GFG Optimistic On San Ciprian’s Future, Alcoa Not So Much As Deadline Nears

GFG Optimistic On San Ciprian’s Future, Alcoa Not So Much As Deadline Nears

The GFG Alliance and Alcoa are continuing talks over the fate of their aluminium smelter in San Ciprian, Spain, and an official from GFG remains highly optimistic that a long-term solution for the plant’s viability is within reach.

GFG Alliance’s Chief Investment Officer Jay Hambro said in an interview with S & P Global Platts on Monday that energy costs at the plant are key, with the best odds for continued profitability at the site couched in the installation of a power source utilizing renewable energy.

Hambro says the firm is “trying very hard to create a long-term sustainable solution for the San Ciprian smelter.”

“We’re very good at finding ways using a bit of imagination and the phenomenal human resources that we have in-house and our good track record of working with all stakeholders to bring those ingredients together to change the future of industries that a lot of people write off.”

“We’re working with Alcoa to make sure the investments we make – that would have a pay-back period of 10 plus years – would be supported by us having confidence in the supply of their (alumina) refinery,” he continued. “If we can solve all these elements and have the willing cooperation of the vendor I’m pretty sure we can deliver what we do best [which is] changing the fortunes of a business like this.”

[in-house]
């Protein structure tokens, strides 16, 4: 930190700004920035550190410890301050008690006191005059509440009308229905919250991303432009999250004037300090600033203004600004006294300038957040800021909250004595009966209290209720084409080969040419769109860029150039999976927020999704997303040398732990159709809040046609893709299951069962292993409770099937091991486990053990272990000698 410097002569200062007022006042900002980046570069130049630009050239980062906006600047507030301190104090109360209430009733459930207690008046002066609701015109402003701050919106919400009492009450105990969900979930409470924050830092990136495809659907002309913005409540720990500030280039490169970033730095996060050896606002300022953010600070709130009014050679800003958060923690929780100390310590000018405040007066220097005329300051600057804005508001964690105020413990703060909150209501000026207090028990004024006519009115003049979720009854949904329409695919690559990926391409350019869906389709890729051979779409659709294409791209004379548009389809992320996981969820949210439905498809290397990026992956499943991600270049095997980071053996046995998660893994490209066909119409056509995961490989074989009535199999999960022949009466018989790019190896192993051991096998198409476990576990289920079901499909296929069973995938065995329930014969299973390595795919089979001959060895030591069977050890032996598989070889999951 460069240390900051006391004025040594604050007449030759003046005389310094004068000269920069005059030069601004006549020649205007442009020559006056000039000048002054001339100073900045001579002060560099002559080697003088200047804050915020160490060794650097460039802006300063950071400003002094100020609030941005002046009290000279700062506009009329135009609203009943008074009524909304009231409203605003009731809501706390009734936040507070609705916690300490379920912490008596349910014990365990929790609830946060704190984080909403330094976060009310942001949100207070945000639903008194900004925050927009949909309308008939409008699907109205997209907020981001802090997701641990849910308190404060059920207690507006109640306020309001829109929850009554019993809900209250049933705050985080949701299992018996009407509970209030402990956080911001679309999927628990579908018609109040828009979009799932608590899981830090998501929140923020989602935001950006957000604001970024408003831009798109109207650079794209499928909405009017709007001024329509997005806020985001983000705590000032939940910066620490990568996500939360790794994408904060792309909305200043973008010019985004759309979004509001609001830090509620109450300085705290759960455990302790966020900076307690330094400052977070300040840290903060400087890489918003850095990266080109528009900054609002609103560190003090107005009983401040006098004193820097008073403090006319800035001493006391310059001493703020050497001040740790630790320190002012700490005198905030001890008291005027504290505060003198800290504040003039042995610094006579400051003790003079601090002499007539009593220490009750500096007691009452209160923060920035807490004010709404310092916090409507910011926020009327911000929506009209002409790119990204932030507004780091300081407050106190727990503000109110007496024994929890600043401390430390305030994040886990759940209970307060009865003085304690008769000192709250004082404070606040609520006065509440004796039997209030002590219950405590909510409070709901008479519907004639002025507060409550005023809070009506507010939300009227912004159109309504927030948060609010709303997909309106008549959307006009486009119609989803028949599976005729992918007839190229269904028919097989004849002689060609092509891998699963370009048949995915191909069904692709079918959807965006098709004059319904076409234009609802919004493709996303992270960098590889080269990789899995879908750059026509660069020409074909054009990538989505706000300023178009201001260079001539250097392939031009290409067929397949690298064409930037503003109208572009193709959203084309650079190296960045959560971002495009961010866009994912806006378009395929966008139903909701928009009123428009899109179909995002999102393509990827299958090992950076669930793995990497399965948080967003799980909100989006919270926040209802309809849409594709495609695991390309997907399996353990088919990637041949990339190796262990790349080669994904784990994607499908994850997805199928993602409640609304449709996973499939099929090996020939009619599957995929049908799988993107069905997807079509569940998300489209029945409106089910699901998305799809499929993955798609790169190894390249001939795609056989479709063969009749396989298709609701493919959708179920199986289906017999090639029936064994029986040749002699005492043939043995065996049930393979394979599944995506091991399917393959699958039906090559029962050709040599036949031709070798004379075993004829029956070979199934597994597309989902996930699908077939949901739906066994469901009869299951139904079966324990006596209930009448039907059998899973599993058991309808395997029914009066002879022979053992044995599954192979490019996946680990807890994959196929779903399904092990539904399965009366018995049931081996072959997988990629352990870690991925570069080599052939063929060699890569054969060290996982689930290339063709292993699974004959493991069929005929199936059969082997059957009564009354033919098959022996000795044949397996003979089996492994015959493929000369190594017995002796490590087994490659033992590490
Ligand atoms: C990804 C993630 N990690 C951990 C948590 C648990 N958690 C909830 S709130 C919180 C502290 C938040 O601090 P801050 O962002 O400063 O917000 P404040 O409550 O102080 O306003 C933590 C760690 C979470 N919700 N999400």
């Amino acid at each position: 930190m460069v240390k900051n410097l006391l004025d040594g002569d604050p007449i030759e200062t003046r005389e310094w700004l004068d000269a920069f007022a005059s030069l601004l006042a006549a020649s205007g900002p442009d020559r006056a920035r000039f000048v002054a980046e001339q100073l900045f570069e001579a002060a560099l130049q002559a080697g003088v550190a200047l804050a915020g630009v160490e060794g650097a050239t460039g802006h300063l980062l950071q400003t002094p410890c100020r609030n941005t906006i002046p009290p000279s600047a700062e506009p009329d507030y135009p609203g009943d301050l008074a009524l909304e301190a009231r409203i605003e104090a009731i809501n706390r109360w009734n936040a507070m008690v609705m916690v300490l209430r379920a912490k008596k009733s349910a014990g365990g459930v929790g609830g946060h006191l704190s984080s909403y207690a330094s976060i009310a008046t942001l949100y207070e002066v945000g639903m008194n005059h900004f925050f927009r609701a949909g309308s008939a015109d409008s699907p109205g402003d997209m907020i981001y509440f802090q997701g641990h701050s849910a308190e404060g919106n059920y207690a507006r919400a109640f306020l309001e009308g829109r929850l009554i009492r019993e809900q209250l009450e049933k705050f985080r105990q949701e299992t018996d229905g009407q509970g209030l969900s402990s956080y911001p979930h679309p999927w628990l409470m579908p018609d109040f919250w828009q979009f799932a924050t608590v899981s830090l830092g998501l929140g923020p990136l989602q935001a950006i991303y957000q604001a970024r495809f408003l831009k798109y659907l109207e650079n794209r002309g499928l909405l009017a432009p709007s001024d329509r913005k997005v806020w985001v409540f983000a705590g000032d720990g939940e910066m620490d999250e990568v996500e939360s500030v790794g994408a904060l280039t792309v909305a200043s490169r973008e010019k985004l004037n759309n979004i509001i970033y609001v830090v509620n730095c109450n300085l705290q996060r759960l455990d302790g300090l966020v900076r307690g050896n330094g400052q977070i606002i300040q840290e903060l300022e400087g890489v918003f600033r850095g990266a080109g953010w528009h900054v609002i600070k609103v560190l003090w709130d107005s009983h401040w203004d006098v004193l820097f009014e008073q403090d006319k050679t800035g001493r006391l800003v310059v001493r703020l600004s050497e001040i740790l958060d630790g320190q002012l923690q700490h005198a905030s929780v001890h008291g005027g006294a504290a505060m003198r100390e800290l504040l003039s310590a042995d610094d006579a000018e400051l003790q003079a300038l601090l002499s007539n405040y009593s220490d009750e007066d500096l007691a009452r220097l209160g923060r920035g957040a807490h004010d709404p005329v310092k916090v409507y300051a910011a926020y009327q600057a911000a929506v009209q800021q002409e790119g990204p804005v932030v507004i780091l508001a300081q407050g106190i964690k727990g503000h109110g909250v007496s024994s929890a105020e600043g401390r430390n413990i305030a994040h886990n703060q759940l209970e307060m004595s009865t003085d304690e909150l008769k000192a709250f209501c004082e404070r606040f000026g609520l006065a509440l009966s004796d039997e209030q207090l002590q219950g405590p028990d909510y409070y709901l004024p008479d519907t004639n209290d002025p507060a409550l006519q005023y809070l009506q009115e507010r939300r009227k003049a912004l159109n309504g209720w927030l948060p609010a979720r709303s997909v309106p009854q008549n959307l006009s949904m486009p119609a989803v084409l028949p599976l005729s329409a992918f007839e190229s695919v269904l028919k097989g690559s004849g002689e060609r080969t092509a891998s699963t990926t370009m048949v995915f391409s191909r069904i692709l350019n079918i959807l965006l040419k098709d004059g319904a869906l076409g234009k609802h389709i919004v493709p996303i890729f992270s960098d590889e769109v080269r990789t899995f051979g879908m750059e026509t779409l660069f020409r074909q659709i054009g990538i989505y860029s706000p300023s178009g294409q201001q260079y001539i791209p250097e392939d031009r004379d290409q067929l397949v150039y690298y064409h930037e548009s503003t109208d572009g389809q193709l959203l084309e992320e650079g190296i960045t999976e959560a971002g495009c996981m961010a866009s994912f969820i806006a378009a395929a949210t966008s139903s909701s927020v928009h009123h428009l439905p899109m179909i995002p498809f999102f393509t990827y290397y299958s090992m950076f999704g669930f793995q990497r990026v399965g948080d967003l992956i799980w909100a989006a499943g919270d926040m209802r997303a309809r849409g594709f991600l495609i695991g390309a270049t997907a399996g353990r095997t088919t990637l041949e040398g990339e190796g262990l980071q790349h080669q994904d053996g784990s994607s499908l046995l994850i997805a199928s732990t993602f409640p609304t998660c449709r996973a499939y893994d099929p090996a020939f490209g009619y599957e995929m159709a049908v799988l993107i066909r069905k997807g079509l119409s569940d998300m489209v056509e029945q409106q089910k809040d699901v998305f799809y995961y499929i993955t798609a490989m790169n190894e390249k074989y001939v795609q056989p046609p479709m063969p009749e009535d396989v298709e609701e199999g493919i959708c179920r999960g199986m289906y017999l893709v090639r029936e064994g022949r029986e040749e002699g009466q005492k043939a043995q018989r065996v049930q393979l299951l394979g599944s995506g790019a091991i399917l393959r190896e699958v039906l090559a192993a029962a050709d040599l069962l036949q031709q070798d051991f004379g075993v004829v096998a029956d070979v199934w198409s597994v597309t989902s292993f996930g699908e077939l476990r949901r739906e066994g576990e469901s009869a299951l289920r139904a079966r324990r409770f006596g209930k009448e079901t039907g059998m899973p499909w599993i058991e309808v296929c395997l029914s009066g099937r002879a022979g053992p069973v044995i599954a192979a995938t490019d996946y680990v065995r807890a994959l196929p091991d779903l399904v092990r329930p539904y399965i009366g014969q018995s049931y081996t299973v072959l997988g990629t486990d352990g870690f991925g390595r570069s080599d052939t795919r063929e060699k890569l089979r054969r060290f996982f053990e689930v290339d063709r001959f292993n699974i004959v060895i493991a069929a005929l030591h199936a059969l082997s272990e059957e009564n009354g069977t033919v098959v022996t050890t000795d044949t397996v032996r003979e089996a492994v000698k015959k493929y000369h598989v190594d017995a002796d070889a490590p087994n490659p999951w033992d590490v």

Despite GFG’s optimism, its partner in the venture is not nearly as confident in a positive outcome to the talks for the 228 thousand metric tons per annum plant. Alcoa said in a statement delivered to S & P Global Platts on Friday that the two sides still have a great deal of ground between their two positions.

“Twelve days since the agreed date for an agreement on the general conditions for the sale of the aluminum plant at San Ciprian, GFG is still putting forward unreasonable demands which are outside of the negotiated agreement and is risking the sale process.”

The two sides began talks over the plant’s fate last month, with the Spanish government standing in for the plant’s labor force. GFG has requested a 90-day inventory, which Alcoa says is not possible at the site. Meanwhile, Alcoa has offered to sell its interest in the plant to GFG for token consideration and a guarantee to pay US$50 million in escrow while assuming another $50 million in separation costs, plus a five-year alumina supply contract at “reasonable” terms. However, GFG says it wants Alcoa to assume over three times the separation costs it’s offering.

The parties set a deadline for a solution on the plant of September 28. Hambro declined to say whether the deadline is still recognized by the parties when asked.